Brit Bennett weaves an intricate tale of sisterhood, family and finding one’s identity in this decades spanning novel. Told first from the perspectives of the Vignes twins, Desiree and Stella; then from the perspectives of their daughters, Jude and Kennedy, the story gives readers an intimate look at four women trying to find their place in society and maybe a little happiness along the way.
Born and raised in Mallard, a small black town in Louisiana, the Vignes twins represented the town’s ideal of beauty. They, like everyone else in their small town had light skin, many people, the twins included, were fair skinned enough to pass as white. Stella does just that shortly after she and Desiree run away from home at just 16 years old in 1968. From there the twins lives take drastically different courses.
After enduring multiple childhood traumas, Stella, the quiet twin, eventually makes the life changing decision to pass over. Leaving behind everything, including her beloved sister Desiree, she marries a wealthy white man and moves to Los Angeles. They raise a daughter, Kennedy, and Stella spends the rest of her life fearing that her family and her new community will discover her secret and cast her out.
Wild child Desiree feels a little homesick in New Orleans but after Stella abandons her, vanishing without a trace, she can no longer return home. Unable to endure the city without her twin, she moves to D.C. and marries a successful black lawyer. He’s dark skinned, much darker than anyone she’s ever met, but he’s so charming. They have a daughter, Jude, who turns out just as ebon skinned as her father. Eventually he drops the charming facade and begins abusing Desiree and she flees back to Mallard after he nearly kills her. Now, back in the town she couldn’t wait to leave she makes a life for herself and her child, who is ostracized by the other children for being so different.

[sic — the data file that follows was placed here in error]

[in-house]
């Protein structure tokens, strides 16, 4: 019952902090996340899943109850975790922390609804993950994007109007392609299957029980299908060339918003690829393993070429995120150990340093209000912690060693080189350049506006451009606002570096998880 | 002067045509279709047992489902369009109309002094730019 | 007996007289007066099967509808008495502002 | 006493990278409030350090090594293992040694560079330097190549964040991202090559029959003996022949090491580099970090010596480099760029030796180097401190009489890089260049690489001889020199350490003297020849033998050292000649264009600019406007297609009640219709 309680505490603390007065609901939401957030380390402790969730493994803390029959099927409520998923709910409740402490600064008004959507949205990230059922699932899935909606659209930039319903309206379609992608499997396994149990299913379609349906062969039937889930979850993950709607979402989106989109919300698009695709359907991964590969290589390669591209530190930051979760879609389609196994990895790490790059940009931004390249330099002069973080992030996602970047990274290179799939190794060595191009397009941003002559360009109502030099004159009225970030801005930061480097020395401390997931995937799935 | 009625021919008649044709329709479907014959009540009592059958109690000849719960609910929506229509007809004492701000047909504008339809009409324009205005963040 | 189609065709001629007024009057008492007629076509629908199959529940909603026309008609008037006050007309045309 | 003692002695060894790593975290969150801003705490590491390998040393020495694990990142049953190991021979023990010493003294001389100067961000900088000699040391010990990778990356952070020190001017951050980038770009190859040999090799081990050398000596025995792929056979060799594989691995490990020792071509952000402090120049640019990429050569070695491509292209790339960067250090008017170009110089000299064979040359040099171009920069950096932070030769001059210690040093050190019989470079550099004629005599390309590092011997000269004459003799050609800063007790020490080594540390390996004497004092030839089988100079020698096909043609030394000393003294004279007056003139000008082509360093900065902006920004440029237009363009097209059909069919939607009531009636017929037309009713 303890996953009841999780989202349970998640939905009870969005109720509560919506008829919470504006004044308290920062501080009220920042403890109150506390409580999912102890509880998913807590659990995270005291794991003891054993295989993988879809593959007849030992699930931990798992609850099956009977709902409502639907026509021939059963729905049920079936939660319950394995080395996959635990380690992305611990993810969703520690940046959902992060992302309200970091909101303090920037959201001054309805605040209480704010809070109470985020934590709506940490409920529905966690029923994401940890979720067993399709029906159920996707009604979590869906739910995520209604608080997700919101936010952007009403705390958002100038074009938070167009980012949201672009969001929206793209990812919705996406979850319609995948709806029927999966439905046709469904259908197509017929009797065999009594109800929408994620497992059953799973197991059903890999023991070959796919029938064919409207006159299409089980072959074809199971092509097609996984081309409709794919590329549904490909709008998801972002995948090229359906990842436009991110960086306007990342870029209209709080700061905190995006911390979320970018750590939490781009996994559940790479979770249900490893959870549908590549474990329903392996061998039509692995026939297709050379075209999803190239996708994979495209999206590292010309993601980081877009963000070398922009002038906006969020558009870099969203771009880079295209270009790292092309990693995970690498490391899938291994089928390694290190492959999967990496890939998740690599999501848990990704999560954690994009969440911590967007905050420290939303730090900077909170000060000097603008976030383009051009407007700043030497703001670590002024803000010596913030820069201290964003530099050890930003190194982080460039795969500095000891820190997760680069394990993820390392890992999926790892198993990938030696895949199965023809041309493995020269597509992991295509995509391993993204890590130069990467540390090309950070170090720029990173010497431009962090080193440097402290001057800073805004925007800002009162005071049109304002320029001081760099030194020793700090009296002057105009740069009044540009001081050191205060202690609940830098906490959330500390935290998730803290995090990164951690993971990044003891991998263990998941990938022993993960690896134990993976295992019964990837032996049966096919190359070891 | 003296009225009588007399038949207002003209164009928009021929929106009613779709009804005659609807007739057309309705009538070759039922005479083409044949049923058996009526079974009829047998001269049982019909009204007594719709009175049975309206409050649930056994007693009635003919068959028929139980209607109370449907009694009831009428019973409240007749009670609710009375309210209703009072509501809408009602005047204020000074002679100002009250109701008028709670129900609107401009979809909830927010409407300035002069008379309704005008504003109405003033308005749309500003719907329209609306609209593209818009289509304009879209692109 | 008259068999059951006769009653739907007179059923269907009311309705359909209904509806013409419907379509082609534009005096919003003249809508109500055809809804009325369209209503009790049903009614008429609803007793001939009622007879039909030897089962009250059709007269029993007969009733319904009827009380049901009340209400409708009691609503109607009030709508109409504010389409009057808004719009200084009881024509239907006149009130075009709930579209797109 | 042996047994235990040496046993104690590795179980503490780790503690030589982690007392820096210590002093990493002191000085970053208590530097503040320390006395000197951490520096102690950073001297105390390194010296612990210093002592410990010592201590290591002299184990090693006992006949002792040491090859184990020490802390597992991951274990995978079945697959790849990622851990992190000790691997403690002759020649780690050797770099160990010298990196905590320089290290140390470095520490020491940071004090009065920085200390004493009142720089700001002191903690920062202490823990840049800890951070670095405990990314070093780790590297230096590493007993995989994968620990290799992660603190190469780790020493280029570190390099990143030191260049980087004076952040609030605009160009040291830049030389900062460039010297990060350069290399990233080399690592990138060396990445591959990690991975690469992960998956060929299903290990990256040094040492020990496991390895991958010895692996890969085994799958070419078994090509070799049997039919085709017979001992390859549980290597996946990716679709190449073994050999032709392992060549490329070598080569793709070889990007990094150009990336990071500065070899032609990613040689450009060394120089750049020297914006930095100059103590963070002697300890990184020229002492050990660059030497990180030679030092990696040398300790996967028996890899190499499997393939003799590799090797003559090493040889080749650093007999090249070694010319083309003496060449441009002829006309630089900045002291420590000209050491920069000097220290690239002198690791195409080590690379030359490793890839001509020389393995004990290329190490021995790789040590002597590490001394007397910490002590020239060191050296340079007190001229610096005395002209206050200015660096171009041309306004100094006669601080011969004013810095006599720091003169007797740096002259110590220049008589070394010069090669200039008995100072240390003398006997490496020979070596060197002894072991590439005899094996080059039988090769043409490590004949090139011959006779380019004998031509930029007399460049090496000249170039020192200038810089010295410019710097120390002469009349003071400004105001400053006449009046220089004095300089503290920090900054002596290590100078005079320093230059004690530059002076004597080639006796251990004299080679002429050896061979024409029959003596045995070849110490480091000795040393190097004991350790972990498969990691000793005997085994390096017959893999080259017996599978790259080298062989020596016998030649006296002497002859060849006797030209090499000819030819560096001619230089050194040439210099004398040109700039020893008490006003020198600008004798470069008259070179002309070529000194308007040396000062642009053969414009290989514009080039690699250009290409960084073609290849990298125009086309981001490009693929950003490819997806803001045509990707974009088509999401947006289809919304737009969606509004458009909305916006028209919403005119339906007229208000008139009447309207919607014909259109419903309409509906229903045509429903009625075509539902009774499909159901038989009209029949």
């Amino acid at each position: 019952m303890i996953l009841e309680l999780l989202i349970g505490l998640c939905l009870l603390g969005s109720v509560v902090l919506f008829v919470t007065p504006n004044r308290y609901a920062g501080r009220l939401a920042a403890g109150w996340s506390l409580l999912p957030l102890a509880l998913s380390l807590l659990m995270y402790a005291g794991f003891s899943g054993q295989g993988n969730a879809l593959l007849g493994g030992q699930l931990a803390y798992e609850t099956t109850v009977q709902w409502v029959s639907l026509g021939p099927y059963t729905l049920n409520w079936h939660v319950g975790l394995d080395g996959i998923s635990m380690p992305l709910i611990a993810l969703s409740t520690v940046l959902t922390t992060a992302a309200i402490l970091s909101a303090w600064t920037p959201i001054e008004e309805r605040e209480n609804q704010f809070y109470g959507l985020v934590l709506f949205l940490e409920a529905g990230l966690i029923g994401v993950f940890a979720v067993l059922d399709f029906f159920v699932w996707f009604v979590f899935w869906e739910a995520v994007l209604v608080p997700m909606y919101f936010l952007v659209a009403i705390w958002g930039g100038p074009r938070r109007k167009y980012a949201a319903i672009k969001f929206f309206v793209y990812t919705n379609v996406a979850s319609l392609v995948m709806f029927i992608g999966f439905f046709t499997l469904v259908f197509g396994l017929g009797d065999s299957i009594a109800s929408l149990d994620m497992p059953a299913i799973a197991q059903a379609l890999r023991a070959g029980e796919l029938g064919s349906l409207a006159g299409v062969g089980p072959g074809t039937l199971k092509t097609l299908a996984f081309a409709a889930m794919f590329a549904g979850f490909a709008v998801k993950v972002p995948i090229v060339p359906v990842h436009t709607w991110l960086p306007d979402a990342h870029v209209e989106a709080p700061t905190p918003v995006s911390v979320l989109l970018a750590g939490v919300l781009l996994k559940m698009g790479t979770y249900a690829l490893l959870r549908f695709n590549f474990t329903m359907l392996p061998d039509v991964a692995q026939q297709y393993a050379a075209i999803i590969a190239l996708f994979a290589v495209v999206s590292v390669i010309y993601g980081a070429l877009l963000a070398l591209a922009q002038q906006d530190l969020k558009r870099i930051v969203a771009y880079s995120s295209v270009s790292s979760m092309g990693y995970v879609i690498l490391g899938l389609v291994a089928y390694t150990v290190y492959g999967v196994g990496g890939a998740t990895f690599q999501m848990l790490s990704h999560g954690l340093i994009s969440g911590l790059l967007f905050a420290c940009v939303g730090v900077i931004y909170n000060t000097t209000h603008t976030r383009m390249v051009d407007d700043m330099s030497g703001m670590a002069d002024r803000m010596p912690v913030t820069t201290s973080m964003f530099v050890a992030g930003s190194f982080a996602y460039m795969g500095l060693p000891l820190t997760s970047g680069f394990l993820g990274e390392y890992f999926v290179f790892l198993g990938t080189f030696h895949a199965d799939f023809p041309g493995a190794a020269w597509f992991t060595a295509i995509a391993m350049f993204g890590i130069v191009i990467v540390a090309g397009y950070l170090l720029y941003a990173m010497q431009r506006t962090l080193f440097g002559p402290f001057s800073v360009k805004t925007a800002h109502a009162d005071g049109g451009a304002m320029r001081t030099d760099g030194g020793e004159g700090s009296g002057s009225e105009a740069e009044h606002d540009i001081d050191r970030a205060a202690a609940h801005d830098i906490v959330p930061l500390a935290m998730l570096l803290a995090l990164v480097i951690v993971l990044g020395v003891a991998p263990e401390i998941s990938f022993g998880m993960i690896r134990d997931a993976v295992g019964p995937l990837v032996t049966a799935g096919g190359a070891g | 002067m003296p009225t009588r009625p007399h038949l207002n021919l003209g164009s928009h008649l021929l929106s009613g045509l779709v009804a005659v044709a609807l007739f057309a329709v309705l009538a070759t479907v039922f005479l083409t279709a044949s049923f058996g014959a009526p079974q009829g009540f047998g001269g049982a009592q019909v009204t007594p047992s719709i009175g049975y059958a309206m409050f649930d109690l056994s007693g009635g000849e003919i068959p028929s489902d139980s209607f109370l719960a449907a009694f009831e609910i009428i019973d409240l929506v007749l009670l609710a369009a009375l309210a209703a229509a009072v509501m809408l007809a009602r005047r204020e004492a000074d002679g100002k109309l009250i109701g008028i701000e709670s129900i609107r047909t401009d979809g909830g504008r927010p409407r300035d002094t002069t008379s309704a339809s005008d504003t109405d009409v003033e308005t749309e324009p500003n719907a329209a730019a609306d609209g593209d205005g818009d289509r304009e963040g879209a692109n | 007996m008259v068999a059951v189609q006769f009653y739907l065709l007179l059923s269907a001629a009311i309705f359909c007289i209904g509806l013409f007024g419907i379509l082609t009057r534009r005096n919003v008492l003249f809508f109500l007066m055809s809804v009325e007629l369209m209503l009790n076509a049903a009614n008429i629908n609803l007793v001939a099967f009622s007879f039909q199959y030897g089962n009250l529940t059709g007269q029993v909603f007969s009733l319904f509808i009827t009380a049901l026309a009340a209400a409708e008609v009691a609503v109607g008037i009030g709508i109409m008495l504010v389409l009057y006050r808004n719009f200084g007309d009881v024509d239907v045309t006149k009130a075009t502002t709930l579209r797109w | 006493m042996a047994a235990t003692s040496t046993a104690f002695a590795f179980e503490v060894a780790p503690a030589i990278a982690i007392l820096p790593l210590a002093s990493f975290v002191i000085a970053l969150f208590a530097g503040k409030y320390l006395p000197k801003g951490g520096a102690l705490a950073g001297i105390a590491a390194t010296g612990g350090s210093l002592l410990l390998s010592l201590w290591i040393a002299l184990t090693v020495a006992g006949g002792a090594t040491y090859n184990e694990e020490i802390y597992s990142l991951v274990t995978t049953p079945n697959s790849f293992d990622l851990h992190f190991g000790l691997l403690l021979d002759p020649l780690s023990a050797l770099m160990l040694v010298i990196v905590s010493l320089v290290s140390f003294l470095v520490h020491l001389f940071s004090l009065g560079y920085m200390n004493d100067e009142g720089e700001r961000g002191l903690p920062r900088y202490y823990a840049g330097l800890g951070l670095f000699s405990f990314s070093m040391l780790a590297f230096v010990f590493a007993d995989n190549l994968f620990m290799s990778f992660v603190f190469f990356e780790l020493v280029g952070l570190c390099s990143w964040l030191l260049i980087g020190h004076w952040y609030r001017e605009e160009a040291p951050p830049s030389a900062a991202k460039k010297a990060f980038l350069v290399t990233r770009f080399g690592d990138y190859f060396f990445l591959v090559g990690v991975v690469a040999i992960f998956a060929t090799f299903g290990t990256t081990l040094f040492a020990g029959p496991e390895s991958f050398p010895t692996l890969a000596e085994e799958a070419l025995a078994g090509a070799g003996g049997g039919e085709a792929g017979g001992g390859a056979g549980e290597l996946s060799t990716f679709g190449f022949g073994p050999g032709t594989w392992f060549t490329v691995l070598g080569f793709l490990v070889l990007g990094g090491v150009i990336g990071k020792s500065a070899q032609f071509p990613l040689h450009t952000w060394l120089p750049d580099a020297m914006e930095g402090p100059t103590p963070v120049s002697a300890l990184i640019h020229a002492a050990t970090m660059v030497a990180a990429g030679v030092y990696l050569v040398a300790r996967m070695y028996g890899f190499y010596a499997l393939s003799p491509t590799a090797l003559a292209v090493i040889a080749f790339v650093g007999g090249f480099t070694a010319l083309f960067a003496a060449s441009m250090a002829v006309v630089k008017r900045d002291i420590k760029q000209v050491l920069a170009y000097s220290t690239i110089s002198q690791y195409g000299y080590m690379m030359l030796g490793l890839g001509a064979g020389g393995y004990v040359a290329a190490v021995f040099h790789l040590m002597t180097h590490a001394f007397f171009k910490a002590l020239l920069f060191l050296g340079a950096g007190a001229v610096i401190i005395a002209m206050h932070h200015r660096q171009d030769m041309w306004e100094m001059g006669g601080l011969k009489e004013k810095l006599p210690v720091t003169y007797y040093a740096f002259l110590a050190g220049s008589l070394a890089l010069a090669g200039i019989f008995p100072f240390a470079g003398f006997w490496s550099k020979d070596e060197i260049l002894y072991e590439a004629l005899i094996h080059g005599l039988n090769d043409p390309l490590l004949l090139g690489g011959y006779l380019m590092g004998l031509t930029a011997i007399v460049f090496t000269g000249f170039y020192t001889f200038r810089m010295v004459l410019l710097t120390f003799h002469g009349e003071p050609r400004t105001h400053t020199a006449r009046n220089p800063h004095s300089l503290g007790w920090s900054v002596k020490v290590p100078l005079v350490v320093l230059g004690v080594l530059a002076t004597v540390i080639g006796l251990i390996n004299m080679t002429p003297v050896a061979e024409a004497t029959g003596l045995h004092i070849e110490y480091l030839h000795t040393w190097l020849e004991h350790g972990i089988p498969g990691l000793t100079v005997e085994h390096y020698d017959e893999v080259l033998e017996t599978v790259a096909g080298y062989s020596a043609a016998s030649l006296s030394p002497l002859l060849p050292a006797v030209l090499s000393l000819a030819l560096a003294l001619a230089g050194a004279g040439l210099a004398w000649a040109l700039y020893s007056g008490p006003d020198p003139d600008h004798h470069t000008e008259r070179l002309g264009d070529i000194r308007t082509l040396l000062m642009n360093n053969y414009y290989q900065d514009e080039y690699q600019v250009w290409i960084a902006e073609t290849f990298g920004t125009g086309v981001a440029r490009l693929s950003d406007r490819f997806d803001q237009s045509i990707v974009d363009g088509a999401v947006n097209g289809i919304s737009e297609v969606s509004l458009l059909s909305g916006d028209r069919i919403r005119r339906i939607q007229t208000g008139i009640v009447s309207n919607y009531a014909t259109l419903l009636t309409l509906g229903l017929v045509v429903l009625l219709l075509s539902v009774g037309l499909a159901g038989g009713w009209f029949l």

Cousins Jude and Kennedy live drastically different lives. Jude grew up shy and unsure of herself in a town full of people who disdained her dark complexion. Kennedy grew up with no knowledge of the black heritage of her mother’s family. The two meet as college students at a dinner party, Jude working and Kennedy attending. This chance meeting is the catalyst of a series of events that will eventually lead each women to reckon with her life’s choices and decide once and for all who they want to be.
This book was an emotional rollercoaster. One minute I hate a character but by the next chapter I just want to give her a hug.
These four women each had their flaws. Selfishness, lies, fear, deception. But they all had redeeming qualities as well. Love, loyalty, protectiveness, perseverance. And that’s the beauty of them. It’s what made them so human.
Bennett challenges a lot of the tropes and stereotypes often attributed to black women. The strong black woman, angry black woman, colorism, sexual identity, love. American society has always tried to force black women into certain roles, but in this book those roles are rejected over and over.
The Vignes twins are two sides of the same coin. Each doing the opposite of what the other does. Stella passes for white and marries a white man. Desiree marries the darkest black man she could find. Their daughters too are polar opposites. Jude being dark skinned and shy, while Kennedy passes for white and is outgoing. Their lives could be a case study.
What are the lessons this book tries to teach us? Well, I think the biggest is to be yourself. Sounds cheesy, but I think it’s the most valid. Stella tried to be someone else and spent most of her adult life miserable. I think another lesson is to love people for who they are. Several of our characters benefited from this advice. Jude and Reese are prime examples. They loved each deeply, secrets, insecurities and all the rest. Even though they broke up, that love was exactly what they needed when they met as teens.
I give this book five stars. I’d recommend this book to anyone who’s trying to find themselves or anyone trying to figure out someone they love.